Dalitz, Toner, & Turpin (2011) state that innovation formulas incorporate a variety of different tactics and procedures, but most formulas include life cycle changes, training changes, and skill needs that are either the major primary consideration or they are a close second in the consideration process (p. 11). It is possible that this is why school systems struggle to make some changes to the PSI environment. The change is possibly seen as too expensive or too difficult to implement. In consideration of changing the PSI environment for the LD student, The Cervero Model was chosen because of its incorporation of all elements on a somewhat equal setting, see Figure 2.4. The Cervero Model (Hubbard & Sandmann, 2007). This is relevant because PSI need to understand that, even though modifications at all levels are ultimately desired, change methods do not require PSI to alter every aspect of the educational process to be successful.

Studies have found that there is interconnectedness between change success rates, change context, leadership and methodologies to change (Higgs & Wren, 2005). If stakeholders are not committed, they will not follow the new process and it will fail (Higgs & Wren, 2005). This evidence is reported in The President’s Commission on Excellence in Education (2002) when the reporting staff discovered that LD students were not effectively learning and educational institutions were not able to produce quality, stable learning environments for students with LD. When considering how to assist students with LD, especially when policy has been mandated by legislation that governs how much change can happen at the PSI level, and when considering that many stakeholders have had no choice in the learning formats that are chosen (Dunn & Mulvenon, 2009), LD students must be included in the implementation of any changes that may need to occur in the future as a result of the lived experiences of the mandated educational changes (Hord et al., 1987).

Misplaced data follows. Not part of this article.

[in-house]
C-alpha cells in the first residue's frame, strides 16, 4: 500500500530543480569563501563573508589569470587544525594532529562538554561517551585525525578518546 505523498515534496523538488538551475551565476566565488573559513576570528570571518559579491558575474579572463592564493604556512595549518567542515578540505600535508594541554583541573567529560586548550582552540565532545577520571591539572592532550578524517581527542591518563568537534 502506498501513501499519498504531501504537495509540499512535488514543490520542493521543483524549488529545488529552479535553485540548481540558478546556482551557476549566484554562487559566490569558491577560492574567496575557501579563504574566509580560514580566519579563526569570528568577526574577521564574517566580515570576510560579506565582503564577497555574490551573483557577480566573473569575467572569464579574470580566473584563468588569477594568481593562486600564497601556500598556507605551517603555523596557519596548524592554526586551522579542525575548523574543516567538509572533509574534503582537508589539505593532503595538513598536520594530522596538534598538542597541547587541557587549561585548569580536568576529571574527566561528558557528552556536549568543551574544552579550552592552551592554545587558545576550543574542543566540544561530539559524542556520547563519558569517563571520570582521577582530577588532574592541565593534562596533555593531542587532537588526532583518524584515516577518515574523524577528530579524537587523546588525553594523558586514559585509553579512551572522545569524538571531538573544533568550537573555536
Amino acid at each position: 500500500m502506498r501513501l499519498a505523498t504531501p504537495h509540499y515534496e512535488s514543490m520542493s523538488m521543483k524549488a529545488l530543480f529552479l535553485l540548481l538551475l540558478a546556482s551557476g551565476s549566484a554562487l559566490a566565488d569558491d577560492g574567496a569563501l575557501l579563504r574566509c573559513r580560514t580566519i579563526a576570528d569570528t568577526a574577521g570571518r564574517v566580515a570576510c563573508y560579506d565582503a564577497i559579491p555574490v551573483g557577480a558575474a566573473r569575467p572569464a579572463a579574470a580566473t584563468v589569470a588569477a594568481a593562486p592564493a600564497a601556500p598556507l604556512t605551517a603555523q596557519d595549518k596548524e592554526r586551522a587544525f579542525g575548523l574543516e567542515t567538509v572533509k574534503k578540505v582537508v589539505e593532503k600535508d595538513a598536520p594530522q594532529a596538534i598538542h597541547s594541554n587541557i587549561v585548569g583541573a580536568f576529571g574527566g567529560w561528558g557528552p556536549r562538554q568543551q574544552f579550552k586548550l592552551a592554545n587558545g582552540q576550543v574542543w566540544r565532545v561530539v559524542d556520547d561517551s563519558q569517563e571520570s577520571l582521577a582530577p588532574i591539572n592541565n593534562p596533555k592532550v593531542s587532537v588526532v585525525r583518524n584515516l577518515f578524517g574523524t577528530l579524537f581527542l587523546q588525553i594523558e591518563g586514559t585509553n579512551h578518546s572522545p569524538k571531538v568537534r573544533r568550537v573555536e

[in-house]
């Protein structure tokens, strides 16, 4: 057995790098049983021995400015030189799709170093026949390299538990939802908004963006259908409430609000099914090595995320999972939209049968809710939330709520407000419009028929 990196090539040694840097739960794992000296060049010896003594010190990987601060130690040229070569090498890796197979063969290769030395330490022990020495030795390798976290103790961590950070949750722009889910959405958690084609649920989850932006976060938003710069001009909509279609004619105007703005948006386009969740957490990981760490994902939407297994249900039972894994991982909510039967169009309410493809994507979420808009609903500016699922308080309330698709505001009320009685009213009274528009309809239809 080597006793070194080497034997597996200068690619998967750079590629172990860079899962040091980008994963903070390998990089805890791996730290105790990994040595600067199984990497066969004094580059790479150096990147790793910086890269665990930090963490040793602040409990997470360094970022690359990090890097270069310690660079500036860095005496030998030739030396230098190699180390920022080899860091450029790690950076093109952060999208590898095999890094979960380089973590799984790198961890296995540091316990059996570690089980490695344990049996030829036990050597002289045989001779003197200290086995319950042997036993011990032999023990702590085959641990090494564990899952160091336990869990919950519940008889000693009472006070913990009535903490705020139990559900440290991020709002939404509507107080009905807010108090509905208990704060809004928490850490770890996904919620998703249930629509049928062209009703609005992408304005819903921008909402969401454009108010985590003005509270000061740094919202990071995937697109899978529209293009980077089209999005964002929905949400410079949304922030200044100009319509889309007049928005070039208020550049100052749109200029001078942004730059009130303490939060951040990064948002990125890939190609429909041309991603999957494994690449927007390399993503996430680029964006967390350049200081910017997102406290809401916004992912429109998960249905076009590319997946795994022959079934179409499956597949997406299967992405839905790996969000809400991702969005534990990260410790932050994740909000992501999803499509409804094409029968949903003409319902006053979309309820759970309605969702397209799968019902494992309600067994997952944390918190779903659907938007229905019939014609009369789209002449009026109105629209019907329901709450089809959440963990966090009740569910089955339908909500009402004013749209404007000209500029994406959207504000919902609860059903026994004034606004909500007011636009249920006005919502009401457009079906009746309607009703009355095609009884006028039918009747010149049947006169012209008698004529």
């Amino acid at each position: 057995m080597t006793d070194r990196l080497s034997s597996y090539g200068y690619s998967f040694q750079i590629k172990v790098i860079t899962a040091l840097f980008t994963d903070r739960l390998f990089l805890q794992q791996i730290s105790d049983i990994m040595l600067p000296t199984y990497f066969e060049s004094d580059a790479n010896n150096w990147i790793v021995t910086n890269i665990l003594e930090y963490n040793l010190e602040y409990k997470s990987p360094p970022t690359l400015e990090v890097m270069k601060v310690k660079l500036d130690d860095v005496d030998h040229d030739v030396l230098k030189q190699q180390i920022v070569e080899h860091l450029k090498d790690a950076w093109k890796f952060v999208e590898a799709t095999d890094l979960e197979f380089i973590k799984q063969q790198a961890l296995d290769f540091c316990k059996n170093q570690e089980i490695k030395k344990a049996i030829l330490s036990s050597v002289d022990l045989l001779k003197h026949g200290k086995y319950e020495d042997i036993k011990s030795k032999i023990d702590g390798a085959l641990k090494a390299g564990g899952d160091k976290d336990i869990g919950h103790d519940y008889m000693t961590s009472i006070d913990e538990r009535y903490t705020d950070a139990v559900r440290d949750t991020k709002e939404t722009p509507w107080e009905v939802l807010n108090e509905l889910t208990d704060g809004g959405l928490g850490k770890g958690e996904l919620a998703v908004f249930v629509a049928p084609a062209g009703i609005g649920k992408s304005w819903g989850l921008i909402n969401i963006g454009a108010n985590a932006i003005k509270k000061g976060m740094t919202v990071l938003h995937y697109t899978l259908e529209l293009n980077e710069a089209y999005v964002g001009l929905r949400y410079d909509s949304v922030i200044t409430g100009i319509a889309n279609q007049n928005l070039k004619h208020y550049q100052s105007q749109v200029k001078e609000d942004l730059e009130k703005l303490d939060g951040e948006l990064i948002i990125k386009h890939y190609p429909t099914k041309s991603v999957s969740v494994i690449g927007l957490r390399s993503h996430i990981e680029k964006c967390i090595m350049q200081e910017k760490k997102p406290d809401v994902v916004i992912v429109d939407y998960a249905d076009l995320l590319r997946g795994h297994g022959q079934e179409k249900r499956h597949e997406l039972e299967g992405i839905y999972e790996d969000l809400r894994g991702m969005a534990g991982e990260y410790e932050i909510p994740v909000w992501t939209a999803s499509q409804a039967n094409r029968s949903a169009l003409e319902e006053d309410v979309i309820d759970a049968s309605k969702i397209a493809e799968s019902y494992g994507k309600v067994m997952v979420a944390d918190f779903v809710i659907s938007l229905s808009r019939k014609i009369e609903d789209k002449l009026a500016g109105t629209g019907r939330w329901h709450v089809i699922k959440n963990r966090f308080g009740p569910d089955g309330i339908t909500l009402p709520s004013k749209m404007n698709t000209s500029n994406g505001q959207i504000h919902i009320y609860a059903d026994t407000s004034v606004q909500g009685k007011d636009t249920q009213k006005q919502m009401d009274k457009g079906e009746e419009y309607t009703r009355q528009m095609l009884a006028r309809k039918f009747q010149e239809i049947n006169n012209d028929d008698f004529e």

The President’s Council on Excellence in Education (2002) states that the innovation that will help LD students to become solid academic learners will be found by and through engaging with and researching LD students outside of the parameters of the traditional student. If language is not stationary, and if it is not relegated to the sign or symbol as Derrida (1997) supposes, and if it is ontogenetic as Chomsky (1998) believes, and as educators have indirectly implied (Bloom, 1956; Bruner, 1966; Eisner, 2000; Enfield, 2010; Gardener, 2006; Vygotsky, 1978), then researchers must ask how students use language. They must consider how the use of language interferes with learning, and what can be done at the post-secondary institution (PSI) level to help the LD student to better cope in educational settings without removing the “reasonable accommodations” requirement (GOA, 2009).